Leadership lessons can be learned through a variety of vehicles

  • Published
  • By Lt. Col. Robert Sluga
  • 341st Operations Group deputy commander
Are you shy or unsure about your leadership abilities? Do you feel uneasy when your supervisor asks you step up or the wing commander tells a crowd of people that every Airman is a leader? You might be asking yourself, "How do I do that?" While we can learn about leadership through a variety of vehicles, I think it starts with study and practice.

To see what I mean read about Lt. Col. J. Lawrence Chamberlain in Michael Shaara's "The Killer Angels." Colonel Chamberlain was a professor of rhetoric at Bowdoin University before he joined the Union Army and eventually ended up at the battle of Gettysburg. He was commissioned in the 20th Regiment of Infantry, Maine Volunteers and he was all of 34 years old when the battle started. He was at the battle of Fredericksburg when nearly half of his regiment was lost. A week before the battle of Gettysburg, Colonel Chamberlain was given command of the regiment.

There were many crucial moments in the three-day battle at Gettysburg, but none more so than the defense of Little Round Top. Col. Strong Vincent, who commanded the 3rd Brigade of the 1st Division, V Corps gave these last words to the 389 men of the 20th Maine, "This is the left end of the Union line. You understand? You are to hold this ground at all costs!"

Late in the day, after brave action on both sides, the regiment had fired more than 15,000 rounds, and many men were running out of ammunition. Of the 358 riflemen they started with, now only 228 remained effective. The enemy was massing for another charge, one that would certainly overwhelm their left wing. For Colonel Chamberlain, there was only one thing left -- a counterattack. He gave the order, "Fix bayonets!" In an instant, Lt. Holman S. Melcher, drawing his sword and yelling his battle cry, led the charge down the hill. After a shocked moment and with a haunting battle cry of their own, the remaining regiment followed Lieutenant Melcher and charged down the hill.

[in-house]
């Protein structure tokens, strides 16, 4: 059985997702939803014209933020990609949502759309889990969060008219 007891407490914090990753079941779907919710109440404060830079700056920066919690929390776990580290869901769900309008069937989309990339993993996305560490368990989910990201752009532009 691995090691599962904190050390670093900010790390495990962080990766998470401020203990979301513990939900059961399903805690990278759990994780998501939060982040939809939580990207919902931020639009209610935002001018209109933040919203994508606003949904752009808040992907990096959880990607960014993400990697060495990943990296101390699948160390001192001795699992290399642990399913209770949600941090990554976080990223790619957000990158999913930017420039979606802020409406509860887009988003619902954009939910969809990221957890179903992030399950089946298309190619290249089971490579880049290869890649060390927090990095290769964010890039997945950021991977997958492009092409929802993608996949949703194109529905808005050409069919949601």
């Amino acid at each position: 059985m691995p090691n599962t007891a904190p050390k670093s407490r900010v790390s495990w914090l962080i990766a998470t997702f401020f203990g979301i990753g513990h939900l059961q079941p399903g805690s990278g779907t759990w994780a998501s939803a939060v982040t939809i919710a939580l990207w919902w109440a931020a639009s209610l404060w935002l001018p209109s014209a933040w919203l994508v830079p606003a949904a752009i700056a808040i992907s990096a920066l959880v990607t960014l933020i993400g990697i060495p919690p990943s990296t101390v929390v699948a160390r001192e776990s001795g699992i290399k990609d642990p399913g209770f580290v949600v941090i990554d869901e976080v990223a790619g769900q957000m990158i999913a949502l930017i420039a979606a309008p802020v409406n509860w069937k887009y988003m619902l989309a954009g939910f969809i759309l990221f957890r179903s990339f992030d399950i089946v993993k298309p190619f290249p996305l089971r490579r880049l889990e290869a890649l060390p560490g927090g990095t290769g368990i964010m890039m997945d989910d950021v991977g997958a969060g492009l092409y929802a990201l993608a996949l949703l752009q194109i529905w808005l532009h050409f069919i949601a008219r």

Colonel Chamberlain's men charged forward in a "right wheel" movement. Chamberlain described the charge as having the effect of "a reaper cutting down the disconcerted foe." Stunned, the Confederate troops in the front ranks dropped their rifles and surrendered. The rest broke and retreated toward a stone wall in their rear.

On Thursday, July 2, 1863, Gettysburg's Little Round Top was the site of one of the war's bloodiest struggles. At the bottom of Little Round Top there is a small, barely visible stream called Plum Run that runs through a depression christened the Valley of Death for the many bodies that fell that day. Late in the afternoon, Plum Run ran red from the dead of both sides. A grateful Congress bestowed Colonel Chamberlain with the Medal of Honor in 1893, exactly 30 years after his quick thinking and gallant action saved Little Round Top and the Union.

We are rarely given the chance for split-second decisions with this type of critical outcome at stake. But what can we learn from the story of Colonel Chamberlain and the battle of Little Round Top? If you read "The Killer Angels" you'll learn that Colonel Chamberlain first and foremost took care of his men. They believed he had their best interest at heart and they knew he would work himself to death for them. He had a quick mind and was well educated. When he spoke, people listened, but he never knew why. He was confident and honest.

How does this apply to you or to me?

Whether you lead one Airman or 500, you can find a role-model leader. Some might be historic figures like Colonel Chamberlain or it might be the technical sergeant that leads your shop. When you start to look, you'll find that great leaders of any rank use some combinations of the following tenants: honesty, caring, education, training and they practice.

I truly believe great leaders are made, not born but they bring with them a real concern for their fellow man and willingness to fight for what they believe in.

Are you ready to be a leader? You'll never know unless you try.